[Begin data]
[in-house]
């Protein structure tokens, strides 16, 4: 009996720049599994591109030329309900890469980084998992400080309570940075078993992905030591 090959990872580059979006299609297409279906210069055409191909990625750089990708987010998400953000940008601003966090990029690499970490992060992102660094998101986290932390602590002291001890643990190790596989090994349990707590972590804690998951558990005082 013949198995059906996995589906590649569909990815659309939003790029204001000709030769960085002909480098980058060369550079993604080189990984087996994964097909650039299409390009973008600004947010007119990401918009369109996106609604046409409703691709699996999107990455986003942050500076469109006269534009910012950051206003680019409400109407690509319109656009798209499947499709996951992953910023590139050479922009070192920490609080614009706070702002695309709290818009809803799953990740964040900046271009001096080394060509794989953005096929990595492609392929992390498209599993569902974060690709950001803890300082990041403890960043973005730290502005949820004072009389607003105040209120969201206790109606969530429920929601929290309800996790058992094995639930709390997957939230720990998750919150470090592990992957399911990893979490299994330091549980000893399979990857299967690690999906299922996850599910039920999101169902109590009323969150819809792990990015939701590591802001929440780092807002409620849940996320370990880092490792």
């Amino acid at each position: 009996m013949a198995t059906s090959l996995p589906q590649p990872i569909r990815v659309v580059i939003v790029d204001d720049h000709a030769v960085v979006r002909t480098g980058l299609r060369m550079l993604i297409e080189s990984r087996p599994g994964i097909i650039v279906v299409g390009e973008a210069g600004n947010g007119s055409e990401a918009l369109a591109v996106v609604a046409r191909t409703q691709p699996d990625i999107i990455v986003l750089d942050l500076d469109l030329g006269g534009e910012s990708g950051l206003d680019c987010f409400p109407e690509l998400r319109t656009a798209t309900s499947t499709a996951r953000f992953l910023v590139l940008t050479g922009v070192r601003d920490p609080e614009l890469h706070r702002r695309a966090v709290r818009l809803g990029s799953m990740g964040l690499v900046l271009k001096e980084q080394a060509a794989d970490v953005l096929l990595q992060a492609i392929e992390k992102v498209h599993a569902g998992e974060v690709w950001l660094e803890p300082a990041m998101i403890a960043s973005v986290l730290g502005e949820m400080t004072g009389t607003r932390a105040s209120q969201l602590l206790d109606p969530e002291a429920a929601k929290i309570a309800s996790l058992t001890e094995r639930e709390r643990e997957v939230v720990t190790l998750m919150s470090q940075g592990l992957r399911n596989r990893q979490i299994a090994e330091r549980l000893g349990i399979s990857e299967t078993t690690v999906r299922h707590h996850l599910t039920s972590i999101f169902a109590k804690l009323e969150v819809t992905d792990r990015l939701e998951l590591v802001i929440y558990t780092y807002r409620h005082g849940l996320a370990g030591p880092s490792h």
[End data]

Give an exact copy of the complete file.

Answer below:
[in-house]
């Protein structure tokens, strides 16, 4: 009996720049599994591109030329309900890469980084998992400080309570940075078993992905030591 090959990872580059979006299609297409279906210069055409191909990625750089990708987010998400953000940008601003966090990029690499970490992060992102660094998101986290932390602590002291001890643990190790596989090994349990707590972590804690998951558990005082 013949198995059906996995589906590649569909990815659309939003790029204001000709030769960085002909480098980058060369550079993604080189990984087996994964097909650039299409390009973008600004947010007119990401918009369109996106609604046409409703691709699996999107990455986003942050500076469109006269534009910012950051206003680019409400109407690509319109656009798209499947499709996951992953910023590139050479922009070192920490609080614009706070702002695309709290818009809803799953990740964040900046271009001096080394060509794989953005096929990595492609392929992390498209599993569902974060690709950001803890300082990041403890960043973005730290502005949820004072009389607003105040209120969201206790109606969530429920929601929290309800996790058992094995639930709390997957939230720990998750919150470090592990992957399911990893979490299994330091549980000893399979990857299967690690999906299922996850599910039920999101169902109590009323969150819809792990990015939701590591802001929440780092807002409620849940996320370990880092490792």
């Amino acid at each position: 009996m013949a198995t059906s090959l996995p589906q590649p990872i569909r990815v659309v580059i939003v790029d204001d720049h000709a030769v960085v979006r002909t480098g980058l299609r060369m550079l993604i297409e080189s990984r087996p599994g994964i097909i650039v279906v299409g390009e973008a210069g600004n947010g007119s055409e990401a918009l369109a591109v996106v609604a046409r191909t409703q691709p699996d990625i999107i990455v986003l750089d942050l500076d469109l030329g006269g534009e910012s990708g950051l206003d680019c987010f409400p109407e690509l998400r319109t656009a798209t309900s499947t499709a996951r953000f992953l910023v590139l940008t050479g922009v070192r601003d920490p609080e614009l890469h706070r702002r695309a966090v709290r818009l809803g990029s799953m990740g964040l690499v900046l271009k001096e980084q080394a060509a794989d970490v953005l096929l990595q992060a492609i392929e992390k992102v498209h599993a569902g998992e974060v690709w950001l660094e803890p300082a990041m998101i403890a960043s973005v986290l730290g502005e949820m400080t004072g009389t607003r932390a105040s209120q969201l602590l206790d109606p969530e002291a429920a929601k929290i309570a309800s996790l058992t001890e094995r639930e709390r643990e997957v939230v720990t190790l998750m919150s470090q940075g592990l992957r399911n596989r990893q979490i299994a090994e330091r549980l000893g349990i399979s990857e299967t078993t690690v999906r299922h707590h996850l599910t039920s972590i999101f169902a109590k804690l009323e969150v819809t992905d792990r990015l939701e998951l590591v802001i929440y558990t780092y807002r409620h005082g849940l996320a370990g030591p880092s490792h």